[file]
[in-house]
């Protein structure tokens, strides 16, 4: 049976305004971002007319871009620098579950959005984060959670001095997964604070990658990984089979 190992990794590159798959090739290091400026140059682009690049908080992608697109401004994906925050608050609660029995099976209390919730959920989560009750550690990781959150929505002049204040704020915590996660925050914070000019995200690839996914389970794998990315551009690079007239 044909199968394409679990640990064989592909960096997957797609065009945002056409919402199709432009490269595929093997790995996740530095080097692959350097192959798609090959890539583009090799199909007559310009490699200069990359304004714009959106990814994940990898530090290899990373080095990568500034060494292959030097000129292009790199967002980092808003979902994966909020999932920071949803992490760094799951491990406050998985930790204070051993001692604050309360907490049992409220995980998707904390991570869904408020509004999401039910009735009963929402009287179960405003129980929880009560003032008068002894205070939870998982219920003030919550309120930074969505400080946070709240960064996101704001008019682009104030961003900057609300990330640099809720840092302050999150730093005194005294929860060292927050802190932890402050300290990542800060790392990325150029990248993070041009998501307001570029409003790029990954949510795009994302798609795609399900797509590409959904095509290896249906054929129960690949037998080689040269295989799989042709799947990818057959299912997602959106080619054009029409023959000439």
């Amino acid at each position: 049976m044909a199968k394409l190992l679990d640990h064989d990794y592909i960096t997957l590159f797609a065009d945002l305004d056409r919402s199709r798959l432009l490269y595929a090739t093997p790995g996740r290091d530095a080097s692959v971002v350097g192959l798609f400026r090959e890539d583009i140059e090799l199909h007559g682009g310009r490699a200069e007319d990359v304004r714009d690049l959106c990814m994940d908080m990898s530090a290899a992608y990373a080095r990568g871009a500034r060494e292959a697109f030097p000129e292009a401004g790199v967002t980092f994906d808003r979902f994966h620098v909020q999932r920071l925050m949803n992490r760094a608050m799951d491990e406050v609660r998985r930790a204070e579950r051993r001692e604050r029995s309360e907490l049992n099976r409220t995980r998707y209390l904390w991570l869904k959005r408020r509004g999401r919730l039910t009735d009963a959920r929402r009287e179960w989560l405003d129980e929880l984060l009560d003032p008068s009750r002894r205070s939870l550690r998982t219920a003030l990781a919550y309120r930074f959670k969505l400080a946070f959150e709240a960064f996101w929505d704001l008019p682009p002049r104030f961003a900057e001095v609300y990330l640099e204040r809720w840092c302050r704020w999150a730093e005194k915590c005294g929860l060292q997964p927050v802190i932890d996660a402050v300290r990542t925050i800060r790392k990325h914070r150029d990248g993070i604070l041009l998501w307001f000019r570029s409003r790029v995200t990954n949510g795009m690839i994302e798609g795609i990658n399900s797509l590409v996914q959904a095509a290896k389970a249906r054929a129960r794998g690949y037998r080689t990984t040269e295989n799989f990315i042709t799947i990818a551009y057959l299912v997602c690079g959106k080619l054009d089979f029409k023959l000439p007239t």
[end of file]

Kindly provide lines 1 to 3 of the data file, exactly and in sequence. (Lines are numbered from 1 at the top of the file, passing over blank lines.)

[in-house]
């Protein structure tokens, strides 16, 4: 049976305004971002007319871009620098579950959005984060959670001095997964604070990658990984089979 190992990794590159798959090739290091400026140059682009690049908080992608697109401004994906925050608050609660029995099976209390919730959920989560009750550690990781959150929505002049204040704020915590996660925050914070000019995200690839996914389970794998990315551009690079007239 044909199968394409679990640990064989592909960096997957797609065009945002056409919402199709432009490269595929093997790995996740530095080097692959350097192959798609090959890539583009090799199909007559310009490699200069990359304004714009959106990814994940990898530090290899990373080095990568500034060494292959030097000129292009790199967002980092808003979902994966909020999932920071949803992490760094799951491990406050998985930790204070051993001692604050309360907490049992409220995980998707904390991570869904408020509004999401039910009735009963929402009287179960405003129980929880009560003032008068002894205070939870998982219920003030919550309120930074969505400080946070709240960064996101704001008019682009104030961003900057609300990330640099809720840092302050999150730093005194005294929860060292927050802190932890402050300290990542800060790392990325150029990248993070041009998501307001570029409003790029990954949510795009994302798609795609399900797509590409959904095509290896249906054929129960690949037998080689040269295989799989042709799947990818057959299912997602959106080619054009029409023959000439």
């Amino acid at each position: 049976m044909a199968k394409l190992l679990d640990h064989d990794y592909i960096t997957l590159f797609a065009d945002l305004d056409r919402s199709r798959l432009l490269y595929a090739t093997p790995g996740r290091d530095a080097s692959v971002v350097g192959l798609f400026r090959e890539d583009i140059e090799l199909h007559g682009g310009r490699a200069e007319d990359v304004r714009d690049l959106c990814m994940d908080m990898s530090a290899a992608y990373a080095r990568g871009a500034r060494e292959a697109f030097p000129e292009a401004g790199v967002t980092f994906d808003r979902f994966h620098v909020q999932r920071l925050m949803n992490r760094a608050m799951d491990e406050v609660r998985r930790a204070e579950r051993r001692e604050r029995s309360e907490l049992n099976r409220t995980r998707y209390l904390w991570l869904k959005r408020r509004g999401r919730l039910t009735d009963a959920r929402r009287e179960w989560l405003d129980e929880l984060l009560d003032p008068s009750r002894r205070s939870l550690r998982t219920a003030l990781a919550y309120r930074f959670k969505l400080a946070f959150e709240a960064f996101w929505d704001l008019p682009p002049r104030f961003a900057e001095v609300y990330l640099e204040r809720w840092c302050r704020w999150a730093e005194k915590c005294g929860l060292q997964p927050v802190i932890d996660a402050v300290r990542t925050i800060r790392k990325h914070r150029d990248g993070i604070l041009l998501w307001f000019r570029s409003r790029v995200t990954n949510g795009m690839i994302e798609g795609i990658n399900s797509l590409v996914q959904a095509a290896k389970a249906r054929a129960r794998g690949y037998r080689t990984t040269e295989n799989f990315i042709t799947i990818a551009y057959l299912v997602c690079g959106k080619l054009d089979f029409k023959l000439p007239t």